Monday, March 23, 2015

REVIEW: The Dead-Tossed Waves by: Carrie Ryan

Title: The Dead-Tossed Waves
Author: Carrie Ryan
Release Date: March 9, 2010
Publisher: Random House Children's Books


Gabry lives a quiet life. As safe a life as possible in a town trapped between a forest and the ocean, in a world teeming with the dead, who constantly hunger for those still living. She's content on her side of the Barrier, happy to let her friends dream of the Dark City up the coast while she watches from the top of her lighthouse. But there are threats the Barrier cannot hold back. Threats like the secrets Gabry's mother thought she left behind when she escaped from the Sisterhood and the Forest of Hands and Teeth. Like the cult of religious zealots who worship the dead. Like the stranger from the forest who seems to know Gabry. And suddenly everything is changing. One reckless moment, and half of Gabry's generation is dead, the other half imprisoned. Now Gabry only knows one thing: she must face the forest of her mother's past in order to save herself and the one she loves.


The Dead-Tossed Waves, the second installment of The Forest of Hands and Teeth Series, doesn't start off where the first book left off. I was a little disappointed at first because I wanted to find out what happened with Mary, Harry, Jacob and Cass, but instead it begins several years down the road. The main character is Gabry (Gabrielle), Mary's daughter, and we get to see things through her POV.

Gabry and her mother live in the lighthouse of the small post-Return town of Vista. Their only job is to maintain the lighthouse and to dispatch the Mudo that wash up onto the beach surrounding Vista on one side. Gabry has lived her whole life always following the rules, the very thought of  disobeying them terrifying to her. 

Cira is Gabry's best friend, who lives in an orphanage with her older brother. She has always been the confident one out of the two friends, the one who always talked Gabry into doing the things she was too scared to do. The relationship she has with her brother is a special one where they have grown up in the orphanage with only having each other as family. I really wish that Carrie Ryan would have gone deeper into Cira's character. She seemed like from the glimpses you get to see that she would have been a very interesting character.

Catcher is Cira's older brother and another one of Gabry's friends. He's always tried to look after Cira and Gabry and always caves, giving into whatever Cira wants. He is fiercely loyal to his younger sister and you can see the love he has for her. As the book goes on Catcher gets quite moody and tries to push Gabry away but with all that goes on I really don't blame him.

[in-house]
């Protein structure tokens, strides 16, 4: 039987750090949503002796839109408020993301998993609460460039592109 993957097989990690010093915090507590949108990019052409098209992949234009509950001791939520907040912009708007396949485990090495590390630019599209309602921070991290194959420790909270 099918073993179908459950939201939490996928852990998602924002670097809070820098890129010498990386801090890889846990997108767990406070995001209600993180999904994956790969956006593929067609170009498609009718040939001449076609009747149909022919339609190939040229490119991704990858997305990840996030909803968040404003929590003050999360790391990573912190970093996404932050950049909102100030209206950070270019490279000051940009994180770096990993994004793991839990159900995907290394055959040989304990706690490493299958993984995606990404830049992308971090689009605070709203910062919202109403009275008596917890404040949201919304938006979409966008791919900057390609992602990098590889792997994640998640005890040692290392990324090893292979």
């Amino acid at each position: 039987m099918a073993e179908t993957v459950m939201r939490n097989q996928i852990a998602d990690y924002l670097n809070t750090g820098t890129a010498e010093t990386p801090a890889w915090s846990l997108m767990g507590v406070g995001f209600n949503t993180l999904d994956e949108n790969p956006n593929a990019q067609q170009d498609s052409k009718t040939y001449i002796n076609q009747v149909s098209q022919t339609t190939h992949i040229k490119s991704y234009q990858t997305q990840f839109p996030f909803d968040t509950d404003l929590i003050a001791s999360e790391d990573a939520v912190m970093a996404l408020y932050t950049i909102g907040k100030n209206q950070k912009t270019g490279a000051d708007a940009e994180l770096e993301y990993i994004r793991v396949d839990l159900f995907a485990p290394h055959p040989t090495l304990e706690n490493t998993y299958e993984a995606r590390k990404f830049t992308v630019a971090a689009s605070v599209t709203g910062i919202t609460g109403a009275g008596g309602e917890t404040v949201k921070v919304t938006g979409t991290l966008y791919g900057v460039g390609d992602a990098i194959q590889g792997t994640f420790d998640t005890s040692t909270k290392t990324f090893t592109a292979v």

Elias is a Souler and comes into Gabry's life at a time when she really needs someone, but she is not sure whether or not she can trust him. Elias acts weirdly around her at times and she can tell that he is hiding something big from her, and boy is it big. 

Carrie Ryan is just a descriptive in The Dead-Tossed Waves as she was in The Forest of Hands and Teeth. She has a unique ability to capture the scenes, characters, and emotions exceptionally well. I was able to clearly picture myself walking through everything as the story progressed and the plot deepened. 

The Mudo, zombies, Unconsecrated or whatever you want to call them, are just as impressive in this installment of Carrie Ryan's series The Forest of Hand and Teeth. She was able to capture their complete gory grossness in such vivid detail. 

I recommend The Dead-Tossed Waves to anyone who loves zombies, post-apocalyptic, dystopian, and sci-fi genres. I do feel this is a book that should not be read by anyone under the age of 9  just for the simple fact that the child might have issues with the blood and guts, and the zombie gore. I do suggest that parents read the book first and make your own judgement on letting your children read it. I was highly entertained through out the whole book and at times sitting on the edge of my seat, gripping my tablet so hard that my knuckles were turning white. I do feel that you should give this series a chance because you may find a new genre to love.

(c) 2015 Andrea Hatfield All Rights Reserved

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